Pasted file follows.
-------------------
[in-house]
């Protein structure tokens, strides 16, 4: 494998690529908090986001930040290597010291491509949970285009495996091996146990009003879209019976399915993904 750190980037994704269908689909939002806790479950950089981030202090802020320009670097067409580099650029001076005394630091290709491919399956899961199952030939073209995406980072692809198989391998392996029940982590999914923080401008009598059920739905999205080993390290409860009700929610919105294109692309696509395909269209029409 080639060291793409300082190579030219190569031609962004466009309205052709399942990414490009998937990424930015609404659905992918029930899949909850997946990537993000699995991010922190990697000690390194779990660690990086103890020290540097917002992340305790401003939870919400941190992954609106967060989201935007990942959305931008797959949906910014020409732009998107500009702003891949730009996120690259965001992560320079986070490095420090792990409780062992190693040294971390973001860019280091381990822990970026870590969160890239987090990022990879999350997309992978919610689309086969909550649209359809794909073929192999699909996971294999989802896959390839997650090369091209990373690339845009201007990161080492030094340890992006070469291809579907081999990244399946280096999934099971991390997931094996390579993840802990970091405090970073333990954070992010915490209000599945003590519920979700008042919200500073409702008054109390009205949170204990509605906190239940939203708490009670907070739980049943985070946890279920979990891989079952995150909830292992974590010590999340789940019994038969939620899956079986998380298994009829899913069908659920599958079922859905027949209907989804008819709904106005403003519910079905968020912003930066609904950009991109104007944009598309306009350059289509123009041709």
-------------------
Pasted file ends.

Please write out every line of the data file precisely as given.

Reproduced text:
[in-house]
């Protein structure tokens, strides 16, 4: 494998690529908090986001930040290597010291491509949970285009495996091996146990009003879209019976399915993904 750190980037994704269908689909939002806790479950950089981030202090802020320009670097067409580099650029001076005394630091290709491919399956899961199952030939073209995406980072692809198989391998392996029940982590999914923080401008009598059920739905999205080993390290409860009700929610919105294109692309696509395909269209029409 080639060291793409300082190579030219190569031609962004466009309205052709399942990414490009998937990424930015609404659905992918029930899949909850997946990537993000699995991010922190990697000690390194779990660690990086103890020290540097917002992340305790401003939870919400941190992954609106967060989201935007990942959305931008797959949906910014020409732009998107500009702003891949730009996120690259965001992560320079986070490095420090792990409780062992190693040294971390973001860019280091381990822990970026870590969160890239987090990022990879999350997309992978919610689309086969909550649209359809794909073929192999699909996971294999989802896959390839997650090369091209990373690339845009201007990161080492030094340890992006070469291809579907081999990244399946280096999934099971991390997931094996390579993840802990970091405090970073333990954070992010915490209000599945003590519920979700008042919200500073409702008054109390009205949170204990509605906190239940939203708490009670907070739980049943985070946890279920979990891989079952995150909830292992974590010590999340789940019994038969939620899956079986998380298994009829899913069908659920599958079922859905027949209907989804008819709904106005403003519910079905968020912003930066609904950009991109104007944009598309306009350059289509123009041709």